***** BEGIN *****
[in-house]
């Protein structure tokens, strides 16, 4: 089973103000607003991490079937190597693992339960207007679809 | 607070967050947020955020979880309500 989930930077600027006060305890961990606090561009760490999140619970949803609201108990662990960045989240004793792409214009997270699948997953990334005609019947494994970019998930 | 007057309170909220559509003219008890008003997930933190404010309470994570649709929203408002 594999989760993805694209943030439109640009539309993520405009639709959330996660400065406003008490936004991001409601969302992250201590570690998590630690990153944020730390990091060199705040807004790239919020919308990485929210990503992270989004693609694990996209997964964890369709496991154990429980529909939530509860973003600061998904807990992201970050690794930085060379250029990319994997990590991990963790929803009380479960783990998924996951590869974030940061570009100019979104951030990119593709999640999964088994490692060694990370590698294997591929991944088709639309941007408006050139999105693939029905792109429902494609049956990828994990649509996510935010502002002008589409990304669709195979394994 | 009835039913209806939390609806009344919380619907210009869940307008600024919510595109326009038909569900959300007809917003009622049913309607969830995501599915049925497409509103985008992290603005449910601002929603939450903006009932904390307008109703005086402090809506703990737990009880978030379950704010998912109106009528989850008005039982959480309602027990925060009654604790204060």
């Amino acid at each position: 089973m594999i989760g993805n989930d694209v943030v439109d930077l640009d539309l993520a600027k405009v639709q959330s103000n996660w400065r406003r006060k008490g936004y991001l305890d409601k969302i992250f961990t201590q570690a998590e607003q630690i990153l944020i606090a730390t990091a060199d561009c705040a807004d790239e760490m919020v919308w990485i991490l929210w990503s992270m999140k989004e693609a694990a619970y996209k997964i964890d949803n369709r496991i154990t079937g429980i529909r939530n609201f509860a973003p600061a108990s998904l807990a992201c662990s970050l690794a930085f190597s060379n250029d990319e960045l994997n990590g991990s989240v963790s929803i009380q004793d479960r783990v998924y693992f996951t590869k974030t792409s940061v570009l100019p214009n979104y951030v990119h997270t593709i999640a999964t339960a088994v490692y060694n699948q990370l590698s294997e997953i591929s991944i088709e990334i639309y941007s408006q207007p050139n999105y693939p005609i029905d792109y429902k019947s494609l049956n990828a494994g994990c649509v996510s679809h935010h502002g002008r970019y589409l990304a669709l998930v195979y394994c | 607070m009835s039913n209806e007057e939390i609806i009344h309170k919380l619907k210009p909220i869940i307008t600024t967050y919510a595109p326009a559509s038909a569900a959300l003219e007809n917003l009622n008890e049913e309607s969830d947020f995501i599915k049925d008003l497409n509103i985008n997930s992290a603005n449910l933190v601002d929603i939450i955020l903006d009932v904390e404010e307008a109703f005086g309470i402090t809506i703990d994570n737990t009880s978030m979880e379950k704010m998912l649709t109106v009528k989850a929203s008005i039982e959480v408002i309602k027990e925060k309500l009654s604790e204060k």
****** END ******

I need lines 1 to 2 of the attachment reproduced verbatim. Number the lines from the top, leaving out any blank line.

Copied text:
[in-house]
């Protein structure tokens, strides 16, 4: 089973103000607003991490079937190597693992339960207007679809 | 607070967050947020955020979880309500 989930930077600027006060305890961990606090561009760490999140619970949803609201108990662990960045989240004793792409214009997270699948997953990334005609019947494994970019998930 | 007057309170909220559509003219008890008003997930933190404010309470994570649709929203408002 594999989760993805694209943030439109640009539309993520405009639709959330996660400065406003008490936004991001409601969302992250201590570690998590630690990153944020730390990091060199705040807004790239919020919308990485929210990503992270989004693609694990996209997964964890369709496991154990429980529909939530509860973003600061998904807990992201970050690794930085060379250029990319994997990590991990963790929803009380479960783990998924996951590869974030940061570009100019979104951030990119593709999640999964088994490692060694990370590698294997591929991944088709639309941007408006050139999105693939029905792109429902494609049956990828994990649509996510935010502002002008589409990304669709195979394994 | 009835039913209806939390609806009344919380619907210009869940307008600024919510595109326009038909569900959300007809917003009622049913309607969830995501599915049925497409509103985008992290603005449910601002929603939450903006009932904390307008109703005086402090809506703990737990009880978030379950704010998912109106009528989850008005039982959480309602027990925060009654604790204060």